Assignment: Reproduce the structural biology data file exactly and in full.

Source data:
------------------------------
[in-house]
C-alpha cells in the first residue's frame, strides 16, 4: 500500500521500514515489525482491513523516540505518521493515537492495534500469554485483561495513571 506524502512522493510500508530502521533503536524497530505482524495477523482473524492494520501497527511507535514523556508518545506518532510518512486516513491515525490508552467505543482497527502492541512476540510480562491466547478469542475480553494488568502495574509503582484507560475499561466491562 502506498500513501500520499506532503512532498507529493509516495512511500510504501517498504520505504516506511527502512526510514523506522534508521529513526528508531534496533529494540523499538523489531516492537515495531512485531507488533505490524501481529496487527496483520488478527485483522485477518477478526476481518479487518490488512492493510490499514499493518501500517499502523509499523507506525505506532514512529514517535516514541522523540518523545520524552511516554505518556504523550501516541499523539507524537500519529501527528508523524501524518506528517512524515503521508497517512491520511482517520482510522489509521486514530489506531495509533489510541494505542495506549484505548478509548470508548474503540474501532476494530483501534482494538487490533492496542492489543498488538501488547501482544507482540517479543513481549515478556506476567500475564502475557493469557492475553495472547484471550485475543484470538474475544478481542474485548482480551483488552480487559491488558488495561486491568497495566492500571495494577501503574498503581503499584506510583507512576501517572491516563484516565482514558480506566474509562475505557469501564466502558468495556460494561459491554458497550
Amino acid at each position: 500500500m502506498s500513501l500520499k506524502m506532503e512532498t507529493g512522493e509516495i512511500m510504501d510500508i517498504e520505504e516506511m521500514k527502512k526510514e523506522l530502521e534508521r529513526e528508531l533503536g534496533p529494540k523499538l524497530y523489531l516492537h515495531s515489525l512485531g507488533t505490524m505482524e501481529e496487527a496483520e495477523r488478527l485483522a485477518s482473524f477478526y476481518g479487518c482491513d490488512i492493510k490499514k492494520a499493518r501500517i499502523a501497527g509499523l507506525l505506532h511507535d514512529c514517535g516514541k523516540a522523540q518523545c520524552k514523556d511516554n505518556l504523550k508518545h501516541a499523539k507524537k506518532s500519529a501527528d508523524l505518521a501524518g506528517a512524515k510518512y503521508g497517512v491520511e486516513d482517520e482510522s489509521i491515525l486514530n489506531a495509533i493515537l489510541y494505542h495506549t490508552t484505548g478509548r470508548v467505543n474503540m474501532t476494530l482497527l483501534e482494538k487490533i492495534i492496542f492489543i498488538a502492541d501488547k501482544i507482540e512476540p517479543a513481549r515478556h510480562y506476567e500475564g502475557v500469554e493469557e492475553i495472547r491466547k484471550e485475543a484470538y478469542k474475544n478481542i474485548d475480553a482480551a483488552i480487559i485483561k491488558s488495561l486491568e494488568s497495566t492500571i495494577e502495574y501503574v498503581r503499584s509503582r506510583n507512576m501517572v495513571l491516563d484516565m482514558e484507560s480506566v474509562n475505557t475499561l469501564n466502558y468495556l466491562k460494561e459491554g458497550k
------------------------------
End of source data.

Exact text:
[in-house]
C-alpha cells in the first residue's frame, strides 16, 4: 500500500521500514515489525482491513523516540505518521493515537492495534500469554485483561495513571 506524502512522493510500508530502521533503536524497530505482524495477523482473524492494520501497527511507535514523556508518545506518532510518512486516513491515525490508552467505543482497527502492541512476540510480562491466547478469542475480553494488568502495574509503582484507560475499561466491562 502506498500513501500520499506532503512532498507529493509516495512511500510504501517498504520505504516506511527502512526510514523506522534508521529513526528508531534496533529494540523499538523489531516492537515495531512485531507488533505490524501481529496487527496483520488478527485483522485477518477478526476481518479487518490488512492493510490499514499493518501500517499502523509499523507506525505506532514512529514517535516514541522523540518523545520524552511516554505518556504523550501516541499523539507524537500519529501527528508523524501524518506528517512524515503521508497517512491520511482517520482510522489509521486514530489506531495509533489510541494505542495506549484505548478509548470508548474503540474501532476494530483501534482494538487490533492496542492489543498488538501488547501482544507482540517479543513481549515478556506476567500475564502475557493469557492475553495472547484471550485475543484470538474475544478481542474485548482480551483488552480487559491488558488495561486491568497495566492500571495494577501503574498503581503499584506510583507512576501517572491516563484516565482514558480506566474509562475505557469501564466502558468495556460494561459491554458497550
Amino acid at each position: 500500500m502506498s500513501l500520499k506524502m506532503e512532498t507529493g512522493e509516495i512511500m510504501d510500508i517498504e520505504e516506511m521500514k527502512k526510514e523506522l530502521e534508521r529513526e528508531l533503536g534496533p529494540k523499538l524497530y523489531l516492537h515495531s515489525l512485531g507488533t505490524m505482524e501481529e496487527a496483520e495477523r488478527l485483522a485477518s482473524f477478526y476481518g479487518c482491513d490488512i492493510k490499514k492494520a499493518r501500517i499502523a501497527g509499523l507506525l505506532h511507535d514512529c514517535g516514541k523516540a522523540q518523545c520524552k514523556d511516554n505518556l504523550k508518545h501516541a499523539k507524537k506518532s500519529a501527528d508523524l505518521a501524518g506528517a512524515k510518512y503521508g497517512v491520511e486516513d482517520e482510522s489509521i491515525l486514530n489506531a495509533i493515537l489510541y494505542h495506549t490508552t484505548g478509548r470508548v467505543n474503540m474501532t476494530l482497527l483501534e482494538k487490533i492495534i492496542f492489543i498488538a502492541d501488547k501482544i507482540e512476540p517479543a513481549r515478556h510480562y506476567e500475564g502475557v500469554e493469557e492475553i495472547r491466547k484471550e485475543a484470538y478469542k474475544n478481542i474485548d475480553a482480551a483488552i480487559i485483561k491488558s488495561l486491568e494488568s497495566t492500571i495494577e502495574y501503574v498503581r503499584s509503582r506510583n507512576m501517572v495513571l491516563d484516565m482514558e484507560s480506566v474509562n475505557t475499561l469501564n466502558y468495556l466491562k460494561e459491554g458497550k